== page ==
Another huge difference is that during the development process UniteJS maintains your code in its base module form (AMD, CommonJS, SystemJS) making it quicker and easier to fault find. It is only when you create a bundled build that tools like Webpack, Browserify come in to play, all your code, styling, views will be in a form that can be bundled directly by the bundling tools so they are utilised to do the one job that they should be brilliant at.

To support the wealth of options available in UniteJS a more granular approach is taken to the build workflow making it easier to swap out individual components. The list below will give you some idea of the options currently available in UniteJS, you can pick one item from each line below and generate an app. Of course, if it’s a nonsense combination e.g. JavaScript/TSLint or one that is not currently supported you will be informed, on the whole we try and make every combination work.

  • Application Framework — Angular, Aurelia, PlainApp (no framework), React
  • Source Language — JavaScript, TypeScript
  • Module Type — AMD, CommonJS, SystemJS
  • Bundler — Browserify, RequireJS, SystemJS, Webpack
  • Linter — ESLint, TSLint
  • Unit Test Runner — Jest, Karma
  • Unit Test Framework — Jasmine, Mocha
  • Unit Test Engine — Chrome Headless, JSDom, PhantomJS
  • E2E Test Runner — Protractor, WebdriverIO
  • E2E Test Framework — Jasmine, Mocha
  • CSS Pre-Processor — CSS, Less, Sass, Stylus
  • CSS Post-Processor — None, PostCSS
  • Task Runner — Gulp
  • Package Manager — Npm, Yarn
  • Packaging — Web App, Electron

UniteJS currently creates a build workflow based on Gulp which means that once UniteJS generates your initial boilerplate you might never need to use UniteJS again, there is no UniteJS code as part of the build process just one configuration file. Every application framework is provided with the same set of workflow tasks build, unit, e2e etc so once you have learned the tasks once you can change any option under the sun and the tasks you run are exactly the same.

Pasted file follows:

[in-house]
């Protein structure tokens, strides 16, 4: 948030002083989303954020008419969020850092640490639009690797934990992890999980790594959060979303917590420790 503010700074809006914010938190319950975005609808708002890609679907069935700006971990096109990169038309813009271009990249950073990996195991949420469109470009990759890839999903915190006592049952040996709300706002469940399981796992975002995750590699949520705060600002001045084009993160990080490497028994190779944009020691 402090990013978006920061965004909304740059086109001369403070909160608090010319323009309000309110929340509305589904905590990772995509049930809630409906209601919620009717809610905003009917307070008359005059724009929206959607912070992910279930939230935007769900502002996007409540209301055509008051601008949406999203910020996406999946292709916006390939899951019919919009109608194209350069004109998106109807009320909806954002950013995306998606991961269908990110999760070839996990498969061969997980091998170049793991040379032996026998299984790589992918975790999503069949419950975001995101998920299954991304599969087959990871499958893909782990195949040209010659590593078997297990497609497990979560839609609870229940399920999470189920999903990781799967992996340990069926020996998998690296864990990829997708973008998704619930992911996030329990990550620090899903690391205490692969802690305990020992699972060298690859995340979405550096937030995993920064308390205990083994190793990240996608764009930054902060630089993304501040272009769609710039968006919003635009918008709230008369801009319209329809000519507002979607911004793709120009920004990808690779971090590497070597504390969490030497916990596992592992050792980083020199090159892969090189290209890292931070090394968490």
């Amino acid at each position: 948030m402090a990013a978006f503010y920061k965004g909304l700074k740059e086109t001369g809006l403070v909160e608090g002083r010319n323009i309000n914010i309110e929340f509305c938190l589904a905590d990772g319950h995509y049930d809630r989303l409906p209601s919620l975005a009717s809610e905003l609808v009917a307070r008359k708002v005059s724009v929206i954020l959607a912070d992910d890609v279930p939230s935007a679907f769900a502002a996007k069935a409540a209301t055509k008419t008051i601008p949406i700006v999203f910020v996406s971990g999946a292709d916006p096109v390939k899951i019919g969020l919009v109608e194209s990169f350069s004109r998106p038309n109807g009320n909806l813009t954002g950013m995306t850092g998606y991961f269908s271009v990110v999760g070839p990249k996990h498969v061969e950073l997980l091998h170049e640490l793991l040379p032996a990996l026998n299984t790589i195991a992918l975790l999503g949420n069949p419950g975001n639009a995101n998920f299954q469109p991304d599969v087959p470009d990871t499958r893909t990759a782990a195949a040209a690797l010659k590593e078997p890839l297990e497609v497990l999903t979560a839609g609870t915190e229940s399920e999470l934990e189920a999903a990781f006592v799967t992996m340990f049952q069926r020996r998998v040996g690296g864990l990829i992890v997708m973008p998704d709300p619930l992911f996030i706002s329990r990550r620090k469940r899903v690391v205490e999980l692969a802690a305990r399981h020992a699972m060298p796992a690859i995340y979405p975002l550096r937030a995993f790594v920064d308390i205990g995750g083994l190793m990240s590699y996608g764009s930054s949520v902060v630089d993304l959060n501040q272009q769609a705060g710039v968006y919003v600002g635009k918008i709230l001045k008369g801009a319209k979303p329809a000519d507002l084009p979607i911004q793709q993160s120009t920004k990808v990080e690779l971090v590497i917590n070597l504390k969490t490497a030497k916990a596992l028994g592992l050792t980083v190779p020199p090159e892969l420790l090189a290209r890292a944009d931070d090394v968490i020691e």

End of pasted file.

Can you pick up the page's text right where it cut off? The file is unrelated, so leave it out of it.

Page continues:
UniteJS also has some built in profiles which should match the tool stack generated by the default CLIs for each application framework.


Hands On

Before you begin you must install the unitejs-cli as a global package so:

npm install -g unitejs-cli or yarn global add unitejs-cli

Create an Angular app using TypeScript:

unite configure --packageName=my-app --title="My App" --profile=AngularTypeScript --outputDirectory=./my-app

or maybe switch to using less for syling:

unite configure --packageName=my-app --title="My App" --profile=AngularTypeScript --cssPre=Less --outputDirectory=./my-app

once generated you are not limited to your original choice, you can switch for example to use Sass in an already existing setup:

unite configure --cssPre=Sass --outputDirectory=./my-app

How about supplying all the options:

unite configure --packageName=my-app --title="My App" --license=MIT --appFramework=Aurelia --moduleType=SystemJS --bundler=SystemJSBuilder --sourceLanguage=TypeScript --linter=TSLint --unitTestRunner=Karma --unitTestFramework=Jasmine --unitTestEngine=ChromeHeadless --e2eTestRunner=Protractor --e2eTestFramework=Jasmine --cssPre=Sass --cssPost=PostCss --packageManager=Npm --outputDirectory=./my-app

and then changing your mind to use MochaChai:

unite configure --unitTestFramework=MochaChai --outputDirectory=./my-app

You can generate your own configurations using the online generator at http://unitejs.com/#/generator which has some validation built in to allow you to only choose valid option combinations.

Generate Code